Social change agendas are often driven by a focus on ‘fixing’ people and their problems. It’s a negative focus that for those being ‘fixed’ can feel disempowering. The new focus by Government on a social change agenda driven by promoting well-being, however, is aspirational. It’s about building on strengths, and the desire of whānau and families to create a life worth living for themselves, and for the next generation.
At the Wellbeing and Public Policy conference last week, we saw a shared agenda for wellbeing for Aotearoa start to emerge. The conversation drew on the experience in the room from the Victoria University School of Government and Faculty of Health, the Treasury, and an impressive line-up of leading local and international wellbeing scholars, and practitioners with experience in applying wellbeing principles to public policy.
As a public health practitioner of old I was excited and felt re-engaged in a revitalised agenda for action, with a strong drive for whole of government and whole of sector engagement. The call for shared action and debate and engagement was a great way re reinvigorate us in a collective way towards a goal I’m sure most of us share ; wellbeing and positive outcomes for all. A central challenge is to find ways to address the inequalities that have sadly grown over the last three decades.
Collective action for change will need us to move from our respective silos and old paradigm. We need to unpack the determinants of our current population outcomes and be brave and innovative to find Aotearoa-based ways to move the dial on wellbeing for our society. This might sound like motherhood and apple pie (both of which are things to be greatly respected) but social policy driven by the pursuit of wellbeing is a serious global movement. The OECD is leading the charge on this, and whilst recognizing their frameworks are not always going to suit local / national needs they provide a knowledge base members can draw on and contribute to as they develop their own wellbeing agendas.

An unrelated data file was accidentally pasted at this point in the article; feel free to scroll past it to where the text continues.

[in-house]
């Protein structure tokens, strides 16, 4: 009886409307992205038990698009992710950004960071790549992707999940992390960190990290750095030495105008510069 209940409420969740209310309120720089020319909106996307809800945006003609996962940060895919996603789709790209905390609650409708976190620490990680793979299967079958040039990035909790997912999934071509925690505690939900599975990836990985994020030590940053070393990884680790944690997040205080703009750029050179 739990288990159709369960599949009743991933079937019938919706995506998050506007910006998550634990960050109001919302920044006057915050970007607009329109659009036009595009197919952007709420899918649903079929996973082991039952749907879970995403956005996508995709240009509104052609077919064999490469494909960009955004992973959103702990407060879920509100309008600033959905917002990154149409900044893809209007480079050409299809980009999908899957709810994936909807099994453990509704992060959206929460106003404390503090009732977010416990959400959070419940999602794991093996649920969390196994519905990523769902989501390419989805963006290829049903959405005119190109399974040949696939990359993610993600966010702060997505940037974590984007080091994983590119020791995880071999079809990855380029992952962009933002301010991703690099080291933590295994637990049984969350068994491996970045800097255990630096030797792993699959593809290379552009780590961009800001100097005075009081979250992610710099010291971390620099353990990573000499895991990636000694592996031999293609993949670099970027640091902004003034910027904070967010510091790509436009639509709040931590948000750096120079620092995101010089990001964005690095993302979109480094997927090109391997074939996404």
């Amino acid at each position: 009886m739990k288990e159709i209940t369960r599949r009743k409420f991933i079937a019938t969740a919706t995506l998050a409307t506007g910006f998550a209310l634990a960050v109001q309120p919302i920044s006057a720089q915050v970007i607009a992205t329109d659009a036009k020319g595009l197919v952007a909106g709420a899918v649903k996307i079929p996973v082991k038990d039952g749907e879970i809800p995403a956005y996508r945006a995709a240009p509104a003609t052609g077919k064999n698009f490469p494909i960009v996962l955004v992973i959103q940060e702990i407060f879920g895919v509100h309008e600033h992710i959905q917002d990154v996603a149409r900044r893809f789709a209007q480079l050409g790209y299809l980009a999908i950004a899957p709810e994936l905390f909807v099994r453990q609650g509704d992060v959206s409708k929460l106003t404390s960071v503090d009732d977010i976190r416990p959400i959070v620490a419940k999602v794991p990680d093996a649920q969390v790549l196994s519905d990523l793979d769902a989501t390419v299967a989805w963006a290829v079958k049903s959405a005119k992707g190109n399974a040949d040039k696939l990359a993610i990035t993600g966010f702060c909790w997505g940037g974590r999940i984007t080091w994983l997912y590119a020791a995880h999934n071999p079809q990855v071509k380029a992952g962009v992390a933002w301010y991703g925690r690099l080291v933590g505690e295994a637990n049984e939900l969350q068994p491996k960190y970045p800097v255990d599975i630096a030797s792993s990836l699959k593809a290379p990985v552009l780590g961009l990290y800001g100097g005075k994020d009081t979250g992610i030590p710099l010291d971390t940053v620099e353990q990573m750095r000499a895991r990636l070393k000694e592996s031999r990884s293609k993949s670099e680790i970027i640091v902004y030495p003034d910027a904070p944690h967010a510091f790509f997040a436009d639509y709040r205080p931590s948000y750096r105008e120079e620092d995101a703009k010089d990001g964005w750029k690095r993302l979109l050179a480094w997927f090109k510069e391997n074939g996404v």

So what could this mean for those of us in philanthropy, in social change and impact and in the community sector?
Well we have our own silos too. We can do more together and we should. Collaboration is hard and messy at times, but what we do have collectively are common visions and values. We are in effect a community of practice that uses and builds evidence of effectiveness in all its many glorious forms. Over the last few years I have been inspired and driven by seeing the movement of change towards a stronger focus on innovation, on impact and on shared values. An agenda for wellbeing can enhance the work in our sector that is already underway. We should also influence that agenda based on what we have learnt from our work alongside our communities.
Let’s see what we can do together.
Overview of the Wellbeing and Public Policy conference agenda
What Works Wellbeing is a UK-based centre which brings together the evidence about the relative impacts on wellbeing of policies and projects, their cost and the quality of the evidence.
The Netherlands’ Erasmus Happiness Economics Research Organization (EHERO) is a scientific institute where happiness is studied.
Information on the OECD’s Better Life Initiative and the work programme on Measuring Well-Being and Progress.